I'm having trouble with ghost snares at the moment. I have a pretty processed main snare, and I don't know how to make a ghost snare that still sounds like the main snare but avoid the 'machine gun' effect they mention.
I've tried doing a round robin with 4 snares pitched up/down somewhere between 0 and half a semitone, plus different velocity levels
Smoothassilk, have you tried do a bit of EQ on the ghost notes? Primarily using a high-shelf to lower the high-end response, snares are snares because they have snares attached; when the drum is struck with less velocity, the snares don't rattle as much, you get a slightly dimmer sound in addition to the lower volume & pitch variations.
Turn its volume down, high pass filter, and reduce the decay/sustain. Bit of eq to make it a bit different. I'd tune mine by cents, as a semitone starts to sound melodic up/down/up/down to me. You might also try adding a touch of distortion to the main snare, but not the ghost. If you've reverb on the main snare, turn it down too for the ghosts. Increase its attack sdightly to dull the initial transient. Anything and everything to make it feel like a softer, gentler version.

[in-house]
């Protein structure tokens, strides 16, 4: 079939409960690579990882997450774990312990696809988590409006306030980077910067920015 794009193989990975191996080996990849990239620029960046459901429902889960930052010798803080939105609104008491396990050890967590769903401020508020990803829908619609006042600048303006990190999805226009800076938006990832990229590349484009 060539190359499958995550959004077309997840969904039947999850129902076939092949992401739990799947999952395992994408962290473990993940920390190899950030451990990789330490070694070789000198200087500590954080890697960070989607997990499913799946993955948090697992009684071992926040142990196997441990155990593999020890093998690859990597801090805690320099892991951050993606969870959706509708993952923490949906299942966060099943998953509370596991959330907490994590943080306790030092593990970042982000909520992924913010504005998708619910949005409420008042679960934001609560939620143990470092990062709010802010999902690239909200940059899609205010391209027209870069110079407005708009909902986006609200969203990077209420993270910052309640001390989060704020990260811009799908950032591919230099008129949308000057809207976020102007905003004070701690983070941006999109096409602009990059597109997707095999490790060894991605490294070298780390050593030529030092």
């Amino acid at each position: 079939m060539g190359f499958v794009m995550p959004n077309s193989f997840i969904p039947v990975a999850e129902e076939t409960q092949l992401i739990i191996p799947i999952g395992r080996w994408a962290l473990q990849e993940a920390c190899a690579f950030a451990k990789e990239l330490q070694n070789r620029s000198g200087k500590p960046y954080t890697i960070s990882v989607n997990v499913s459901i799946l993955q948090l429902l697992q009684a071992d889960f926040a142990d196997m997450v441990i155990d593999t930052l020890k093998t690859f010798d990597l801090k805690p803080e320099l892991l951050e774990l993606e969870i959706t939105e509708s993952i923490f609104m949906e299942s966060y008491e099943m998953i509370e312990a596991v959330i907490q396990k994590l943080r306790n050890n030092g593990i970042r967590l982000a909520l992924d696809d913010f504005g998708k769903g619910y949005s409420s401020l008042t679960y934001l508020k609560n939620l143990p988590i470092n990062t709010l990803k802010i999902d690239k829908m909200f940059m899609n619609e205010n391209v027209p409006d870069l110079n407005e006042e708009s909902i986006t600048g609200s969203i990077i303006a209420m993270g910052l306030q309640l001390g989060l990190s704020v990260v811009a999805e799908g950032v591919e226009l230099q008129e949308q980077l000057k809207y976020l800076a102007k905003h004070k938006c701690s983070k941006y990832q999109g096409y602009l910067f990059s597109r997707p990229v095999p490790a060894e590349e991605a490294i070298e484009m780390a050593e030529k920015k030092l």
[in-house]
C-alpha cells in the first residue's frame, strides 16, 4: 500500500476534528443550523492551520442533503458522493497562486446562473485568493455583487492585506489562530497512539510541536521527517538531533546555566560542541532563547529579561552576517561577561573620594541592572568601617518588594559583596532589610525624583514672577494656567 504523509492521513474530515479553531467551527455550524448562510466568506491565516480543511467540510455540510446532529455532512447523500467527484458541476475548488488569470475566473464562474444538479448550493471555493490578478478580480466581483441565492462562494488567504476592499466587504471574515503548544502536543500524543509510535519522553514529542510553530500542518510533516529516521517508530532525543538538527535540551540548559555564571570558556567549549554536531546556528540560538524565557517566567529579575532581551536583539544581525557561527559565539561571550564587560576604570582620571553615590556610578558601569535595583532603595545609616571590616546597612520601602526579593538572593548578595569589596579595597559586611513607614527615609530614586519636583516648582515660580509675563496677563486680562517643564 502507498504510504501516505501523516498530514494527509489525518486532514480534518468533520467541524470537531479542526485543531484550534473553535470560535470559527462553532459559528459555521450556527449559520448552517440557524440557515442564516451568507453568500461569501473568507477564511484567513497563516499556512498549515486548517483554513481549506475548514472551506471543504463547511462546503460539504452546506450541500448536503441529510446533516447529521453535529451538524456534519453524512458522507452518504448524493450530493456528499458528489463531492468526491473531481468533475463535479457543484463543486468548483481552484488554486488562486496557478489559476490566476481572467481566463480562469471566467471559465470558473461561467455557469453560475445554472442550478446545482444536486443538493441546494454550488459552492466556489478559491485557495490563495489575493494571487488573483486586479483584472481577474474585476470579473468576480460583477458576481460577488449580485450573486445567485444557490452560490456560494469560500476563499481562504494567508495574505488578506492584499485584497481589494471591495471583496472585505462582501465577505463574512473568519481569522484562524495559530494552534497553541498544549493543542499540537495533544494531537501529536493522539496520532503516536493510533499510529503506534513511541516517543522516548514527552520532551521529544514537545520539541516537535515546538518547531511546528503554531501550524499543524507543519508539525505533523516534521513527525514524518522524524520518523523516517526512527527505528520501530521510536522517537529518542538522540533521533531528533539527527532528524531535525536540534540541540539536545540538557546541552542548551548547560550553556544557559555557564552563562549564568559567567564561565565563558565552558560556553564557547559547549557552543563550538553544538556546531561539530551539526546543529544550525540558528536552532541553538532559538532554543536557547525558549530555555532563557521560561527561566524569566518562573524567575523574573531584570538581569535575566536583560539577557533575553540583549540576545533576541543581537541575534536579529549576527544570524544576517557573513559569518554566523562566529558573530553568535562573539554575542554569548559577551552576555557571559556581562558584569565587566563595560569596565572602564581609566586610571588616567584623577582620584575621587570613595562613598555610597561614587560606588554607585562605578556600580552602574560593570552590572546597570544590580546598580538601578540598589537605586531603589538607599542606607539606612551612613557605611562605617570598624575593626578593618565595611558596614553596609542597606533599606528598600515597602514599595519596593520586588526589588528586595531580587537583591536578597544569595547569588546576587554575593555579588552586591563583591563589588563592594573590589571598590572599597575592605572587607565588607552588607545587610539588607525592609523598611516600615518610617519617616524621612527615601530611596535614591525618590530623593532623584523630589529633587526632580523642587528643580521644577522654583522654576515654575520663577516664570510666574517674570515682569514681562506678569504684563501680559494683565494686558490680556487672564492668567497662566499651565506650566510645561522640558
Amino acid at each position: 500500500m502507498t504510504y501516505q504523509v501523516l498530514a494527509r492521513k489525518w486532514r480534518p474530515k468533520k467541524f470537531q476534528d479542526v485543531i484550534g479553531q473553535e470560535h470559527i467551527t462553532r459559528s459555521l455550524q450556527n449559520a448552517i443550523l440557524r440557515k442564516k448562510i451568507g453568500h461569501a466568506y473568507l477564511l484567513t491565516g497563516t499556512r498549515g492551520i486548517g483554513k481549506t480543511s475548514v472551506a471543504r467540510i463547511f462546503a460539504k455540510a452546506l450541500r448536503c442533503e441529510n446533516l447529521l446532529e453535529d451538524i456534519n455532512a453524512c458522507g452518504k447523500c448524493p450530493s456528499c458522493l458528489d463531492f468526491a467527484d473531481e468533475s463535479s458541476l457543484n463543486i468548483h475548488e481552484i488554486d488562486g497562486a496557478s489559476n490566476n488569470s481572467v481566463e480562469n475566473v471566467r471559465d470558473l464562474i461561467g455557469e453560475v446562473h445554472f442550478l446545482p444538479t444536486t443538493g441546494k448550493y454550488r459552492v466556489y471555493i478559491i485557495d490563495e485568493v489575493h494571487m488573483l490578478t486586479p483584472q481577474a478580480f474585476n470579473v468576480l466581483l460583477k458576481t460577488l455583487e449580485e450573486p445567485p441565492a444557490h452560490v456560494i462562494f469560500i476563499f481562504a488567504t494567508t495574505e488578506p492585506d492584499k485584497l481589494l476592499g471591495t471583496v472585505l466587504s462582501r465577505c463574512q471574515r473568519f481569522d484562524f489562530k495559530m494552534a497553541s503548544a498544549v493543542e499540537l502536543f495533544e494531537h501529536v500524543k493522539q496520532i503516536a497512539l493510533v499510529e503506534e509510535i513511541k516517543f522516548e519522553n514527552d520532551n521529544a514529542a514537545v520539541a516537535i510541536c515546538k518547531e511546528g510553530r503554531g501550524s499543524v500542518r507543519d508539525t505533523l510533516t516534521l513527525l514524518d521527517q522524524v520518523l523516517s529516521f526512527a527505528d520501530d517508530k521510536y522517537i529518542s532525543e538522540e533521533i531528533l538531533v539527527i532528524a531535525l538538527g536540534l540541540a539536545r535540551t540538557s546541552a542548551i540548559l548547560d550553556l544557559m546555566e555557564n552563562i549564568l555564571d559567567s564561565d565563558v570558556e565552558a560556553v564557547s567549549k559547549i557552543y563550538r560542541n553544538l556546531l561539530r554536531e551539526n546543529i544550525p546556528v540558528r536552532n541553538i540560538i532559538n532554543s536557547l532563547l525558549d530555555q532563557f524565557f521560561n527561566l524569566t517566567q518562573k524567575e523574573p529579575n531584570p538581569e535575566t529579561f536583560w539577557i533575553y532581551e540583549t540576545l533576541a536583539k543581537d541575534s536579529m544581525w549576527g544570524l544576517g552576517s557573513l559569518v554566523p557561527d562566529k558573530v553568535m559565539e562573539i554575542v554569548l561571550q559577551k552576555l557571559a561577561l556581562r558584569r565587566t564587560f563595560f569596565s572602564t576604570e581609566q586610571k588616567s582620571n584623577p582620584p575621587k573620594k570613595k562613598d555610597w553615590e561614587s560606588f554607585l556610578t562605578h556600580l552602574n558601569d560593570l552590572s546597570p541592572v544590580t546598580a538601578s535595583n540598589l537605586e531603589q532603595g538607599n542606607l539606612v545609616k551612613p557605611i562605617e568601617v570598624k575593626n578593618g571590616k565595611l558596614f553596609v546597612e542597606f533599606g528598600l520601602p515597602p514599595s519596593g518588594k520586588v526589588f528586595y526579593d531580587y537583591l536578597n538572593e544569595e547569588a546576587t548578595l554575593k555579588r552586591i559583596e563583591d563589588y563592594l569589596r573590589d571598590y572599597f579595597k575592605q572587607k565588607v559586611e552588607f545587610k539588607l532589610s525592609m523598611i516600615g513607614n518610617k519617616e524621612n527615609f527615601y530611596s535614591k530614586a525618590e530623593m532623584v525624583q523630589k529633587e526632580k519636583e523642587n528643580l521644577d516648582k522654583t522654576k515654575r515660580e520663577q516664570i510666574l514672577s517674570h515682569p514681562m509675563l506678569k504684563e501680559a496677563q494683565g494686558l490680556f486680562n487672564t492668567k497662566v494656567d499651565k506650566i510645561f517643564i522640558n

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Also, possibly tuning the ghosts lower. I'm not entirely certain now, but I think the skin of the head gets stretched and vibrates faster on harder hits.. anyone know?
A lot of producers use seperate breaks for their ghost snares. The whole point being that they should add a little more of the human element. If that's not what your going for then yeah, less velocity, shorter hits, hipass/lopass. If you've layered your snares then maybe take one or more layers off for the ghost. Or try using a different softer sample or something glitchy instead.
Personally, I'm quite fond of making more intricate kick arrangements which tend to leave less space for ghost snares, I've also been known to use toms instead on occasion, mainly for dubstep though.